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The beauty of the South American dance is this: the ladies are the stars of the show. Short skirts (or tight jeans), alluring hip movements, playful actions and elegant twists and turns are par for the course – or in this case the dance floor. Show me a man or a woman who won’t smile at this delightful sight.

Even so, the man leads this dance. He directs his partner, who glides along, in perfect harmony. I still can’t stop watching how effortlessly Ben leads, and I ask myself why can’t I?

Then there’s Caspa, shorter and not as dark as Ben, he clearly feels the music. His fast footwork, bouncing body and wide smile have everyone else feeling his elation.

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Whether he dances with Melissa or Nadia, they complement his style. Two people moving happily, swiftly, together, and then apart as they freestyle to an erratic drum beat. Did they rehearse this? How do they know? This is Cuban Salsa, flavoured by Africans, you’ve got to love it.

I’ve never been to Cuba, but if they do this, then every weekend must be an epic party because Caspa is partying like a Salsa star. I can’t help watching how effortlessly he does this, why can’t I? I wonder. I’m jealous.

Just last week I saw a video of Junior and Frida, they’re a killer Kizomba couple from Mozambique, and their Cuban Salsa is on fire too. Other couples stop dancing to watch them, in the background you can hear people cheering and you can see the delight on Junior and Frida’s faces. I ask again did they rehearse this or is this witchcraft? LOL. I love their style.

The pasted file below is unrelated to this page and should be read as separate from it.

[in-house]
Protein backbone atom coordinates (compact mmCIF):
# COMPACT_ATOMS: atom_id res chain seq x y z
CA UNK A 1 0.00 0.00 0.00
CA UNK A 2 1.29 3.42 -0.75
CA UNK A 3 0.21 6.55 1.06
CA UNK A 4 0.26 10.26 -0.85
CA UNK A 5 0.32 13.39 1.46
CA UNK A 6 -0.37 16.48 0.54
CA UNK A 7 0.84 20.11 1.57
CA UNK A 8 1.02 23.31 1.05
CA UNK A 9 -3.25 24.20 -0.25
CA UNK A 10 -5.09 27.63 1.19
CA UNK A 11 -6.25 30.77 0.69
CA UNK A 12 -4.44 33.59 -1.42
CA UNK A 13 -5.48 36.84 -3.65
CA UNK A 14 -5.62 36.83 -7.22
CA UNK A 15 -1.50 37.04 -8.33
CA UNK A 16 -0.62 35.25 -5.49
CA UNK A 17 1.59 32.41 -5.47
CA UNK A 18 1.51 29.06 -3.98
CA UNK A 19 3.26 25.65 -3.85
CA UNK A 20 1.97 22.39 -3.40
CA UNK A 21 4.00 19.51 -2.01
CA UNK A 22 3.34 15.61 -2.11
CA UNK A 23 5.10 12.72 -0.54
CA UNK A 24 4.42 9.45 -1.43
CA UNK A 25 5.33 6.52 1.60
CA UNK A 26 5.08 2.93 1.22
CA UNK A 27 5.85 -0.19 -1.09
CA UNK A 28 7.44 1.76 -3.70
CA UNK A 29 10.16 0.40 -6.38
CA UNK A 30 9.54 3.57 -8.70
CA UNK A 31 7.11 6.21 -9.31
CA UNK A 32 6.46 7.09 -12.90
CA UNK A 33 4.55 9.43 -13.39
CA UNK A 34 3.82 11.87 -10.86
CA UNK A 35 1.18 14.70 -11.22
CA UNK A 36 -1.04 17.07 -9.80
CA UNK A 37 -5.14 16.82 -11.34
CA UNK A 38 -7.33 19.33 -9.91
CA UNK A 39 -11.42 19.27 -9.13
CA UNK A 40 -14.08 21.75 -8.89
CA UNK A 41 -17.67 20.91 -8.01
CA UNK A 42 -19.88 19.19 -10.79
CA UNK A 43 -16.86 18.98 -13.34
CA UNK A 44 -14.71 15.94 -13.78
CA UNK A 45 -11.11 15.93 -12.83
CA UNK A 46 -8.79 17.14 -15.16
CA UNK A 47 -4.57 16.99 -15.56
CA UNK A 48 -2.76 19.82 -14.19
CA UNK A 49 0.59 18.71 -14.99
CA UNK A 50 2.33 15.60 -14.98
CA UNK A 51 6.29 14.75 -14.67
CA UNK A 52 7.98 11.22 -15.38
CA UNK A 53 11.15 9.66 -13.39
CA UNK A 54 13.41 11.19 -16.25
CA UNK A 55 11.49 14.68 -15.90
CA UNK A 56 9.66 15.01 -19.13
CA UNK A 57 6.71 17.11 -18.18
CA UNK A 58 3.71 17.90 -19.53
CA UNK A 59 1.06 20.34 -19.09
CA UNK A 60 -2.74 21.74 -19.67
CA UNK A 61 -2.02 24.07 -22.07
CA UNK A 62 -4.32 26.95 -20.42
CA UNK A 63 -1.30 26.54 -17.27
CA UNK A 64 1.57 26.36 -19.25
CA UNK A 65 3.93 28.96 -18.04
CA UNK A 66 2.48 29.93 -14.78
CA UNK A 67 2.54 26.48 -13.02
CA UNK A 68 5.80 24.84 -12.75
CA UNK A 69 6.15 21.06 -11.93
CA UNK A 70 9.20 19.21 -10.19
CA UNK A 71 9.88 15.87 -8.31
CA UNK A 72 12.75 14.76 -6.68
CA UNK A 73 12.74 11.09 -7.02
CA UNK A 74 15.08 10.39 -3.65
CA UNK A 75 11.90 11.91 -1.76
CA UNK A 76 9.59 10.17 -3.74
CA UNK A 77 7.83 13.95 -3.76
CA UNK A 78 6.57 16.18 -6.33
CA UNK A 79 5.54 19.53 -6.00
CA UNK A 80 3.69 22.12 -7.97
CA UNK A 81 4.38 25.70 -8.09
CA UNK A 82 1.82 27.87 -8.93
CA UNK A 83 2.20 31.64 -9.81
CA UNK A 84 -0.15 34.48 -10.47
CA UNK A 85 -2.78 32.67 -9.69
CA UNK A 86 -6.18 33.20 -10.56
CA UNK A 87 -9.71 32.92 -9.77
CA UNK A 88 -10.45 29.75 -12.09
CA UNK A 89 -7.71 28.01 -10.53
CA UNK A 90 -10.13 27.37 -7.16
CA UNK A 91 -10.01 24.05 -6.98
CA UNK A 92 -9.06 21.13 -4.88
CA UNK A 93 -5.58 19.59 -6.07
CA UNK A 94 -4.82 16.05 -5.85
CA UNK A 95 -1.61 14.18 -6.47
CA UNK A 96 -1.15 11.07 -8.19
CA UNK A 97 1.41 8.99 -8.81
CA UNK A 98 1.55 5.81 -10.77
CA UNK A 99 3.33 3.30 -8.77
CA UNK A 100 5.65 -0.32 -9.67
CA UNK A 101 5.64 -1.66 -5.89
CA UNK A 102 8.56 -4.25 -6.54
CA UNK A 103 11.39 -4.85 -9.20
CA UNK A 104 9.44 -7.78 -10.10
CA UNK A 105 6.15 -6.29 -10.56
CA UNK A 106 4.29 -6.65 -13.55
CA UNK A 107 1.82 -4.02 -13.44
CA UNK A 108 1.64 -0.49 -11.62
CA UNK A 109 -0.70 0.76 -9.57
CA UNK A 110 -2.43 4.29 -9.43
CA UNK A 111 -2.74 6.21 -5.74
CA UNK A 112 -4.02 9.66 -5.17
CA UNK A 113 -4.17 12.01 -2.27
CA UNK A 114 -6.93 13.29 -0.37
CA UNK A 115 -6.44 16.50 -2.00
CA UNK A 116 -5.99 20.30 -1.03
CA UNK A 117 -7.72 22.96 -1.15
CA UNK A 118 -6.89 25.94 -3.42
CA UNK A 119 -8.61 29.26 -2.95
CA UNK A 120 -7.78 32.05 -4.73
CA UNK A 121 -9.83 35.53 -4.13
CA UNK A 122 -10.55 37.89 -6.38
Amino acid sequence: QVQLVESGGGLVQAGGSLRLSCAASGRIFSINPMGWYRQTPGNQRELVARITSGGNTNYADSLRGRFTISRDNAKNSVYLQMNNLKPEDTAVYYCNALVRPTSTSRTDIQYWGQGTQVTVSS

Whether you can do the basics or not, whether you take it easy like Ben or liven it up like Caspa, the joy of Cuban Salsa is clear, and it’s got something for everyone.

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A Rooftop With No View

 

It’s only one floor up and buildings are pretty much all you can see around you.  To the right are some trees that provide shade. Other than that, there’s not much to look at. But…

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This is Joburg’s hottest party spot on a Sunday (it’s the only place you’ll find me). Cuban Salsa and Kizomba tunes provide the background to enjoyable chatter, happening at Arts On Main, a huge warehouse filled with culinary delights and pictures from local artists.

The music adds ambiance to this colourful, casual market. It’s rich in dialects from around the continent and beyond. You’d never say you’re in one of the most dangerous cities in the world.

Danger is not on the minds of the hundreds of people walking the streets here. They are there to sample the African cuisine, shop and explore.

And then, of course, there are the addicts of the social dance community.

Every Sunday, without fail, dancers from various schools and different walks of life bring vibrancy to the rectangular space above the canteen. Some of us are regulars, while others drop in now and then.

Those who don’t dance, sway to the tunes of Thabo Moloto – aka DJ Salsa Touch. Their eyes don’t leave the dance floor, where bodies gyrate, swing and quick-step.

Cell phones are focused and fingers point, as Salseros turn and twist their ladies at rapid speeds, suddenly stopping, dipping, and pulling them from one side to the other, with effortless control and flair.

People stare when Kizomba beats prompts the ladies – and some gents too – to do mesmerizing hip movements while smoothly stepping together, bodies seemingly pushed tight against each other. It’s that intimacy and synchronized movement that astonishes most and makes others cautious about trying this sensual dance.